I just launched [name withheld], a company that specializes in helping businesses increase their online presence. We are experts in various forms of online marketing as well as premium Web design. Anyways, I was reaching out for two things:

• Can you leave me a recommendation? I will return the favor!
• Are you or someone you know in need of these type of services?

To Success,
[name withheld]

Are there really people out there who will write a LinkedIn recommendation for someone they have never met or even had an interaction with? If so, I’m not one of them. Here’s another.


Our business, [name withheld], is new to the market and looking for ways to get more followers and broadcast ourselves in the Twitter world.

“[name withheld] is cutting edge video technology, giving small businesses the tools and knowledge necessary to succeed in online marketing. We meet the demand for an affordable, convenient and revolutionary marketing team, while providing support and skyrocketing results. We are different than most companies because of our strong expertise and background in the field and our advanced ability to track the progress and activity of your site within the world of social media. Mostly though, we help train you to get your company on the market, while saving you time and money.”

Would you be able to post a tweet telling your followers to follow @[name withheld] please?

The person who wrote that clearly does not understand anything about how social media works. To summarize, here are my suggestions:

  • Do your homework on the background, interests or writing focus of your targets.
  • Engage your targets first (leave a comment on their blogs, retweet content, send an introductory e-mail, become a follower or fan).
  • Never contact people for help without using their names in the e-mail.
  • Follow instructions.

Article source: http://boss.blogs.nytimes.com/2012/09/07/how-not-to-pitch-your-business-in-social-media/?partner=rss&emc=rss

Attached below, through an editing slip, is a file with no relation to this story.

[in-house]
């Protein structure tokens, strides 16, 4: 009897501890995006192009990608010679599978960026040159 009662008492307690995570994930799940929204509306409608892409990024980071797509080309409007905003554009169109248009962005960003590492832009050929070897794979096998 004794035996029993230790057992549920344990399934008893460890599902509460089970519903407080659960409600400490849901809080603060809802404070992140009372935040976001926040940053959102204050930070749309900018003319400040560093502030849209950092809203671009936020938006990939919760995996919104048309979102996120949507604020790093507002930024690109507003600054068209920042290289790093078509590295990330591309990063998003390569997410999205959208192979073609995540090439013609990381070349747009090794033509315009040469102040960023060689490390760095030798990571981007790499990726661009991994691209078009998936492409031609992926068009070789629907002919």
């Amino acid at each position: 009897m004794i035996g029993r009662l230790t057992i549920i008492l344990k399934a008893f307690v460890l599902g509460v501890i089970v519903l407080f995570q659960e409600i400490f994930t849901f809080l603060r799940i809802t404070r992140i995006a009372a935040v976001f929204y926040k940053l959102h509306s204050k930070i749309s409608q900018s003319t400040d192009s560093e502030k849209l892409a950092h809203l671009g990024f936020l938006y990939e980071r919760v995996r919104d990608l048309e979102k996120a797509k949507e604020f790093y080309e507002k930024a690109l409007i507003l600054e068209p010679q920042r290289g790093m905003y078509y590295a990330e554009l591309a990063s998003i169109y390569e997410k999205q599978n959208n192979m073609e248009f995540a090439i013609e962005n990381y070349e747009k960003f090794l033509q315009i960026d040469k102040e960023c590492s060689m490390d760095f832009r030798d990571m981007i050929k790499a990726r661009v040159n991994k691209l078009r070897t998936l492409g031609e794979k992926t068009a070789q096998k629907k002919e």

You’re the Boss Blog: Can Lawyers Be Entrepreneurial?

Today’s Question

What small-business owners think.

To some, the phrase entrepreneurial lawyer may sound like an oxymoron, but we’ve just published an article by Eileen Zimmerman, reporting that more and more lawyers are choosing entrepreneurship over the partner track.

Margie R. Grossberg, a partner at the legal recruiting firm Major, Lindsey Africa, said she saw an increasing number of associates choosing to start their own firms. “In the past, associates found if they worked really hard and did the right things, they made partner,” she said. “That’s not necessarily the case anymore — the odds are a lot slimmer and it’s also not as coveted as it once was.” These lawyers want more control over their futures, Ms. Grossberg said, and do not want to wait until they become partner to have meaningful relationships with clients.

The economy is another factor. “There have been thousands of associates laid off because of the recession,” said Eric A. Seeger, a principal at Altman Weil, a legal consultant. “We’re seeing more lawyers out there now taking risks, and that includes going out on their own.”

What advice would you give a lawyer starting a new firm?

Article source: http://feeds.nytimes.com/click.phdo?i=44ef86546e0f6ac40164008930a4d049